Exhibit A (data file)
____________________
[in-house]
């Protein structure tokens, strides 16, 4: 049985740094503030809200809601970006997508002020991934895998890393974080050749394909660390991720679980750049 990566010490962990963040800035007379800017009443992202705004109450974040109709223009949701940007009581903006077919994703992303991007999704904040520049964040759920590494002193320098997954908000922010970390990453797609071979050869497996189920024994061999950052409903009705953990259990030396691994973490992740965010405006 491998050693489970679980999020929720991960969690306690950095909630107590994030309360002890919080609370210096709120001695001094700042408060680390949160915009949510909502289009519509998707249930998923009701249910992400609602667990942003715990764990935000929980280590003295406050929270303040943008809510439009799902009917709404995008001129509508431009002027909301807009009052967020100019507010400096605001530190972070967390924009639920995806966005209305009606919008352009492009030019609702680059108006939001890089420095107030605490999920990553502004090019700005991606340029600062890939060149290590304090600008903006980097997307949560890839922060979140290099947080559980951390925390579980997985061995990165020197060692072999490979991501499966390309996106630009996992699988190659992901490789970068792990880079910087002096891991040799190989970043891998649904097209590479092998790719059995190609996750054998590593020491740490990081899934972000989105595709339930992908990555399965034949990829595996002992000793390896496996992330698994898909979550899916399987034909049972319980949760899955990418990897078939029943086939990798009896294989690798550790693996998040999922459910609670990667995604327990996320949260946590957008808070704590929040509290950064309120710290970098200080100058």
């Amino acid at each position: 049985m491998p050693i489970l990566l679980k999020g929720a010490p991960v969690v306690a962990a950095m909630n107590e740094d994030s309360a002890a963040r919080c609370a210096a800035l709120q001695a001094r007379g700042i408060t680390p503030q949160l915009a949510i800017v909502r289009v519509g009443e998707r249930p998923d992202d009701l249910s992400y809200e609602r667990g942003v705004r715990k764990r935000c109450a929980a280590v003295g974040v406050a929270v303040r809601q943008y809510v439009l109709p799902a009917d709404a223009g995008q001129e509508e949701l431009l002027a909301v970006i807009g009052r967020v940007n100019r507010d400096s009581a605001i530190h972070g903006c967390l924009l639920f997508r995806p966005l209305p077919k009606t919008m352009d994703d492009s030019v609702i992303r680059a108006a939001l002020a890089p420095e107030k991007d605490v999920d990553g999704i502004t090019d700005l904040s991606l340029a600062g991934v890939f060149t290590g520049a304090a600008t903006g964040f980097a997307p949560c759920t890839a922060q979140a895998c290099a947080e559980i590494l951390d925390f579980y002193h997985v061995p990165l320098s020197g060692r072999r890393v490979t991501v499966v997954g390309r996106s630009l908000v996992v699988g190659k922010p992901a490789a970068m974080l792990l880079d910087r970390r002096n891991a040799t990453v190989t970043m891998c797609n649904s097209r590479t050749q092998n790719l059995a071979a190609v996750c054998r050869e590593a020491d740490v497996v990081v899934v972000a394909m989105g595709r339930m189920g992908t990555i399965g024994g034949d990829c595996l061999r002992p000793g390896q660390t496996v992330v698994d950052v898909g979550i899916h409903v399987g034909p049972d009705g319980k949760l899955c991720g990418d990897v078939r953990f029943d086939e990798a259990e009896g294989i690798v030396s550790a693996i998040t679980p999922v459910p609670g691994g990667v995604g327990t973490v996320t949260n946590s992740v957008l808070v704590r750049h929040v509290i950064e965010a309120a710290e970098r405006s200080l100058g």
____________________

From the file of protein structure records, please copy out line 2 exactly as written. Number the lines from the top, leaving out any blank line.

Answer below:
């Protein structure tokens, strides 16, 4: 049985740094503030809200809601970006997508002020991934895998890393974080050749394909660390991720679980750049 990566010490962990963040800035007379800017009443992202705004109450974040109709223009949701940007009581903006077919994703992303991007999704904040520049964040759920590494002193320098997954908000922010970390990453797609071979050869497996189920024994061999950052409903009705953990259990030396691994973490992740965010405006 491998050693489970679980999020929720991960969690306690950095909630107590994030309360002890919080609370210096709120001695001094700042408060680390949160915009949510909502289009519509998707249930998923009701249910992400609602667990942003715990764990935000929980280590003295406050929270303040943008809510439009799902009917709404995008001129509508431009002027909301807009009052967020100019507010400096605001530190972070967390924009639920995806966005209305009606919008352009492009030019609702680059108006939001890089420095107030605490999920990553502004090019700005991606340029600062890939060149290590304090600008903006980097997307949560890839922060979140290099947080559980951390925390579980997985061995990165020197060692072999490979991501499966390309996106630009996992699988190659992901490789970068792990880079910087002096891991040799190989970043891998649904097209590479092998790719059995190609996750054998590593020491740490990081899934972000989105595709339930992908990555399965034949990829595996002992000793390896496996992330698994898909979550899916399987034909049972319980949760899955990418990897078939029943086939990798009896294989690798550790693996998040999922459910609670990667995604327990996320949260946590957008808070704590929040509290950064309120710290970098200080100058």